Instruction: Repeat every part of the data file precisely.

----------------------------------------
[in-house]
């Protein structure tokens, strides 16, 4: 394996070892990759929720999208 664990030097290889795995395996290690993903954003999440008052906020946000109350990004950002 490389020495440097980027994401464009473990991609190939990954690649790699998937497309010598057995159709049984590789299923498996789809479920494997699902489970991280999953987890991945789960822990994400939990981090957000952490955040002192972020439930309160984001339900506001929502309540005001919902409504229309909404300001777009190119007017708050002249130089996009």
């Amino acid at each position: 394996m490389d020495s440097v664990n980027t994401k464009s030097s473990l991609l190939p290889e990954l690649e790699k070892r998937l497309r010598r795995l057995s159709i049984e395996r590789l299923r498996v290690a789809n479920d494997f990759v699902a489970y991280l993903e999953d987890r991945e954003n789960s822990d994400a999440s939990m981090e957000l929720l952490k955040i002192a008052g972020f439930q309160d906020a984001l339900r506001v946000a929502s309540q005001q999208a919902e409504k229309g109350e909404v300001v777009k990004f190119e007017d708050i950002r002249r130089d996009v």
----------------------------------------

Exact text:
[in-house]
């Protein structure tokens, strides 16, 4: 394996070892990759929720999208 664990030097290889795995395996290690993903954003999440008052906020946000109350990004950002 490389020495440097980027994401464009473990991609190939990954690649790699998937497309010598057995159709049984590789299923498996789809479920494997699902489970991280999953987890991945789960822990994400939990981090957000952490955040002192972020439930309160984001339900506001929502309540005001919902409504229309909404300001777009190119007017708050002249130089996009």
């Amino acid at each position: 394996m490389d020495s440097v664990n980027t994401k464009s030097s473990l991609l190939p290889e990954l690649e790699k070892r998937l497309r010598r795995l057995s159709i049984e395996r590789l299923r498996v290690a789809n479920d494997f990759v699902a489970y991280l993903e999953d987890r991945e954003n789960s822990d994400a999440s939990m981090e957000l929720l952490k955040i002192a008052g972020f439930q309160d906020a984001l339900r506001v946000a929502s309540q005001q999208a919902e409504k229309g109350e909404v300001v777009k990004f190119e007017d708050i950002r002249r130089d996009v």